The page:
As soon as I took a sip, I realized it was poison. Dark stars flickered in my peripherals. I stood up and lunged at the man seated across from me.
“Where is she?” I screamed.
My white knuckles gripped his lapels, but suddenly my hands gave out. I would’ve fallen over if he hadn’t stood up to steady me. I swatted his arms away and stumbled out of the great room to the hallway.
“Catherine?” I cried. But my voice was small, growing weaker with every black spot that appeared in my vision.
Staggering down the hall, I called her as I frantically checked each room. I was about to attempt the stairs, but my legs melted and I fell onto my hands, gasping for breath. My brain urged my legs to stand up, but I was frozen in place: paralyzed by poison. Only a few moments remained for me. I’d failed her.
My eyes shot open as I awoke, darting my gaze around the room to figure out where I was. Cottage. Home. Catherine.
Catherine? I looked to my left where she usually lay, but there were only cold, empty sheets. Her prescriptions sat unopened on the nightstand. I’d fallen asleep first, but she’d promised that she’d take them before bed. I cursed aloud. I expected to find her knitting in the main room, her mind entrenched in thoughts, but this room, too, was cold and empty. The window was open and wintry air blew in, scattering hospital forms off the dining table and across the floor. I ran to shut the window, then dressed myself quickly. As I suspected, the front door was unlocked, and snow tracks led the way from our cottage into our patch of the woods.
“Catherine!” I called, hand cupped around my mouth. “Catherine, it’s me, Michael! Come back!”
Somehow, I knew the tracks would continue into the woods that weren’t ours. It was in this area that they found her last year: freezing and alone, muttering words of confusion. This was not happening again.
“Hello! Catherine! Can you hear me?”
“Hello?” a voice called from behind some trees. I ran towards it.
“Catherine! Come, it’s me!” But I stopped short, because although it was a woman I found, it wasn’t my wife.
“Amelia. What are you doing here?” She lived behind our house, far away from this stretch of the forest.
“You must come.” She said, her eyes dark – not looking at me, but looking through me.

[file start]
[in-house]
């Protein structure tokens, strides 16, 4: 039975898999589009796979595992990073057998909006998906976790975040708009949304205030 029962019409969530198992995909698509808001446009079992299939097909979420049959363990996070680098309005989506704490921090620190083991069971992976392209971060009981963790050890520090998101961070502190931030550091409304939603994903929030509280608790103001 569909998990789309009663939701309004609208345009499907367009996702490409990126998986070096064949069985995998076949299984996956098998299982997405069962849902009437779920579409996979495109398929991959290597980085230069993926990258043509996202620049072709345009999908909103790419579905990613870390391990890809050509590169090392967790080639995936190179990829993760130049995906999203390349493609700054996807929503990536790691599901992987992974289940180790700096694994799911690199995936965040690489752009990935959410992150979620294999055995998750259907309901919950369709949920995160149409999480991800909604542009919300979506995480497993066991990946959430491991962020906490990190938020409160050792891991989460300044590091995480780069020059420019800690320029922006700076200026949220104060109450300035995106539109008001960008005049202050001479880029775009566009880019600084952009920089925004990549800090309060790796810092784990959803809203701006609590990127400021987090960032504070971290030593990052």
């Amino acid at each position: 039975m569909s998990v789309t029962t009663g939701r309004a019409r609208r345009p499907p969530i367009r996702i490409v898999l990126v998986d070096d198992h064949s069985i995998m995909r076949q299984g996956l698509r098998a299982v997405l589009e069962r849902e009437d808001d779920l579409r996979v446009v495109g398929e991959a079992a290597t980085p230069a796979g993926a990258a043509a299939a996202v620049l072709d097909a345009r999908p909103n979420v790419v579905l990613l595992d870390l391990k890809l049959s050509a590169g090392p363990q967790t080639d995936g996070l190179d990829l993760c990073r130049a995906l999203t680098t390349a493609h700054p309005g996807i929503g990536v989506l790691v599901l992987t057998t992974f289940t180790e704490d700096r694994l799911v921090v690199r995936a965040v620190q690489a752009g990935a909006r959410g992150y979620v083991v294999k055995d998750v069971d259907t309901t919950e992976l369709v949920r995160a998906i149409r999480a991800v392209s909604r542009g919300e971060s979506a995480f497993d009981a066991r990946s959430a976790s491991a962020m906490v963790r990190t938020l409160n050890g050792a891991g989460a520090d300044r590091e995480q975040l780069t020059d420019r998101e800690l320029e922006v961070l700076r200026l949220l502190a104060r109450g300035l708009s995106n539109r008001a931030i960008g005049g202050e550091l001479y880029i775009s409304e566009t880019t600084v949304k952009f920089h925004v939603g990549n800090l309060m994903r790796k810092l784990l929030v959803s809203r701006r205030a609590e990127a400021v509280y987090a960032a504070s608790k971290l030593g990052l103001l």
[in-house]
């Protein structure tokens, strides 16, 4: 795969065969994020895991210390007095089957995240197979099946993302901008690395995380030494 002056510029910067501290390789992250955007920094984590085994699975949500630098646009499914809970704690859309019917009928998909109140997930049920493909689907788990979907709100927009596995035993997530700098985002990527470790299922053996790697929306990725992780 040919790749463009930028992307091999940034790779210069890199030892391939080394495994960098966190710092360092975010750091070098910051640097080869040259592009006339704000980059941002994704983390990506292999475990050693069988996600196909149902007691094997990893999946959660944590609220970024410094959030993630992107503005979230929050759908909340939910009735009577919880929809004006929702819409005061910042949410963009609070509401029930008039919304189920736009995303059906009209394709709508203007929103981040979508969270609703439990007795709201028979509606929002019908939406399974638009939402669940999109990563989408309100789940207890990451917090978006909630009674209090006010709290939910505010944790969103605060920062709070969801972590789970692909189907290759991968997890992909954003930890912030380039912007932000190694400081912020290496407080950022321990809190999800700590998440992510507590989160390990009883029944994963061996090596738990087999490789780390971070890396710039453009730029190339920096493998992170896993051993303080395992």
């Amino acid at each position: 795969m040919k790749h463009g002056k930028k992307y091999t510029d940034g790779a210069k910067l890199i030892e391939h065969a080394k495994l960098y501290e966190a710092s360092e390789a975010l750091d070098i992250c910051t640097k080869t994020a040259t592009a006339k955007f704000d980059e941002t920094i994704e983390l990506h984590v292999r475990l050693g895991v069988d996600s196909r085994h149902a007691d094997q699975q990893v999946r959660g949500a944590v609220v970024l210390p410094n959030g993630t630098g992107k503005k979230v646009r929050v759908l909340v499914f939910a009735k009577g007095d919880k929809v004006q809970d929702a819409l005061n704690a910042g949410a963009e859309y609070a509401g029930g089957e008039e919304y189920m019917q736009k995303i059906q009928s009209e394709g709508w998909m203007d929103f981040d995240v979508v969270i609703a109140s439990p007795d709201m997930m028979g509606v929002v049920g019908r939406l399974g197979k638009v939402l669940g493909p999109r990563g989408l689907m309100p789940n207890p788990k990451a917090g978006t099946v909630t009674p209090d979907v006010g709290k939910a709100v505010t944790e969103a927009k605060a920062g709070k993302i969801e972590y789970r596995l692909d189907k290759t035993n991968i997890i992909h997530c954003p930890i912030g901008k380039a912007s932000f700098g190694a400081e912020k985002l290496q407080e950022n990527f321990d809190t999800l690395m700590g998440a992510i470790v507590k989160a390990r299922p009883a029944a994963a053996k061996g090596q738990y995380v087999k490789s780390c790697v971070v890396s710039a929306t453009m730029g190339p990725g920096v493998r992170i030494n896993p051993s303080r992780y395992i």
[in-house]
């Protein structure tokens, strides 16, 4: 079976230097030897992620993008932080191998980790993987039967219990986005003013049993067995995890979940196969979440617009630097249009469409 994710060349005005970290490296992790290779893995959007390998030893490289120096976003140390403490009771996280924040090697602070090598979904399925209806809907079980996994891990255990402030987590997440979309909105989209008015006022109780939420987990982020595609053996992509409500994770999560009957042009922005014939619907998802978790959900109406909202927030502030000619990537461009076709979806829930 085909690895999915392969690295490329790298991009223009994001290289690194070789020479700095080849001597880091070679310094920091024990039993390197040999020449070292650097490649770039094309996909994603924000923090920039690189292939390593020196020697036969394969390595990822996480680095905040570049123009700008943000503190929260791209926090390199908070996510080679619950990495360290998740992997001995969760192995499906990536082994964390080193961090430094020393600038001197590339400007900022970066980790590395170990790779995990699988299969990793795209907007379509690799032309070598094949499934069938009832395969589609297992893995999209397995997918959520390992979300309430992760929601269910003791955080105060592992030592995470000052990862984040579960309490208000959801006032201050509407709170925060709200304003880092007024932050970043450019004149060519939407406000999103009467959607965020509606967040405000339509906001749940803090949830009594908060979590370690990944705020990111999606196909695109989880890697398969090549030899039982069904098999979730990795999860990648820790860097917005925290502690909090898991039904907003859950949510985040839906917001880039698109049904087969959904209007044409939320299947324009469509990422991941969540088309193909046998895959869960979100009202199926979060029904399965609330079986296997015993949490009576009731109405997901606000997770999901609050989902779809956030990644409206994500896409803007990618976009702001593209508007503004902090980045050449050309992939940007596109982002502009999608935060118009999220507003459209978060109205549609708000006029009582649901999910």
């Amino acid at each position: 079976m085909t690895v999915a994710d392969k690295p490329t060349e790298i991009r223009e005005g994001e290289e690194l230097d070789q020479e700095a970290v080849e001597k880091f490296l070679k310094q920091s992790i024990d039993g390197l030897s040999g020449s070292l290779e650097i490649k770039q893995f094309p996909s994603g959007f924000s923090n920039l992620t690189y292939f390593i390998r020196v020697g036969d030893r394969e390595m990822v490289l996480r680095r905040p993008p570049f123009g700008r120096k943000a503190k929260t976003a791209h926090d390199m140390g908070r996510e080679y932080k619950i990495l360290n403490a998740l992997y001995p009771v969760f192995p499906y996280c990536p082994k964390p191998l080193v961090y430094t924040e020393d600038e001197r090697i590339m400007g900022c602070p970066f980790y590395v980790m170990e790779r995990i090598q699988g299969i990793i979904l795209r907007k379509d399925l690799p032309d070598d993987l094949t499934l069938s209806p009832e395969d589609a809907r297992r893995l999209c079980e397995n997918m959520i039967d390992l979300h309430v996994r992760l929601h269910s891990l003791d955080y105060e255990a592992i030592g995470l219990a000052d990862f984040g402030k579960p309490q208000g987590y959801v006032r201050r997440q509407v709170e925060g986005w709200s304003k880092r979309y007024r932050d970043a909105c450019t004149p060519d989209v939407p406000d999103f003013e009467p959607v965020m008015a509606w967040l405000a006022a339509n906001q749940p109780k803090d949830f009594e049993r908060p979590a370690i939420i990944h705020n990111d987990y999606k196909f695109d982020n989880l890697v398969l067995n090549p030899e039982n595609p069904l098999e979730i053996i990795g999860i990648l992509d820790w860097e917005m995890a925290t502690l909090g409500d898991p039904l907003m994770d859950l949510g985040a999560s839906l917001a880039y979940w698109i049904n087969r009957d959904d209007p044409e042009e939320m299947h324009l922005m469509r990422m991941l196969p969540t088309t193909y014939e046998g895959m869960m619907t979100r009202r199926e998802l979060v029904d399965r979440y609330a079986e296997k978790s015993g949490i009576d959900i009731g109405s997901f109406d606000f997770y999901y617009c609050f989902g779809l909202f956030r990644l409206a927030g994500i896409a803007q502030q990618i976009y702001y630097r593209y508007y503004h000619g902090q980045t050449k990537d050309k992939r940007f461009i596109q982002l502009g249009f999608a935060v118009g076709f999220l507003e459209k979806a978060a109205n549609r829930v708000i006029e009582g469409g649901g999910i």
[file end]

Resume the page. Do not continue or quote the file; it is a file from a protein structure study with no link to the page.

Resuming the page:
“Where’s your husband? Do you know where Catherine is?” I asked. She ignored me and turned, slowly marching through the thick snow. I followed. Icy branches cracked under our feet, and chilling winds howled through the trees. We came to the end of Catherine’s tracks, the woods opening to an enormous multistory house. They must’ve owned these woods. I looked at Amelia, but she just pointed at the house. I took one step towards it, and the front doors clicked open, falling ominously outward with a long creak, as if expecting visitors. I’d never seen this house before, but then again, I’d never dared back to those fateful woods- too many dark memories.
When I reached the threshold, I glanced back for Amelia, but she was gone. Turning back toward the house, I also screamed, because there was a tall man standing in the entryway. He looked at me, hands behind his back, dressed sharply, wearing a top hat. Perhaps the butler. My heart finally stopped racing, and I cleared my throat.
“Hello, sir. I am looking for my wife, Catherine.” He stood unflinchingly still, eyeing me, then, stepped aside and motioned upstairs.
“Tea will be held in the great room.”
“You don’t understand. My wife. She’s missing. She’s not well, and shouldn’t be alone. Can you help me?”
“All will be revealed in the great room.” I sighed and conceded. He took my coat, and I ventured upstairs. The house was regally decorated. I looked for signs of Catherine. Snow tracked in, her coat, her boots…her body… I winced at the thought. But there was nothing. In the great room, the walls were adorned with portraits of past queens. Two fancy armchairs sat in the center, with a side table in the middle. We took our seats, and I was trying not to seem rude, but I had other things to do than have tea. I twiddled my fingers anxiously. Why had she fled? What thoughts were flooding her mind this time?
A woman carried in a tray and set it down. I thanked her as she poured my tea. It’s charcoal-black. I looked up at her as she offered me the teacup. She had the same expression as Amelia: looking through me, their minds somewhere else. Reluctantly, I accepted the strange brew.
“You ask me what I know of your wife.” The butler sat across from me. I jumped at the chance for answers.
“Yes, have you seen her? Did she come here?” He clicked his tongue three times.
“Such a shame that the only time husbands wish to care for their wives is when they’re in distress. Always the heroes.” I didn’t understand.
“What? I love Catherine.”
“I suppose you do.” This was a game to him. “But here, we believe in a freer approach. Free from your bonds.”
“Bonds? Catherine’s not trapped, she’s sick! I care for her-”
“And why do you think she became troubled in the first place? Left to solitude all day in the house while you’re off in the world.” He paused.
“Do drink your tea, it’ll get cold.” I felt his words urging me to drink, so I do. “These poor maidens. Someone had to set them free.”
I lay dying on the floor. Paralyzed by poison. I’d never reach her. Several outlines of women stood above me.
“This one’s done.” I heard him say.
From the crowd, a shadow stepped forward, then my world went black. But I still saw her.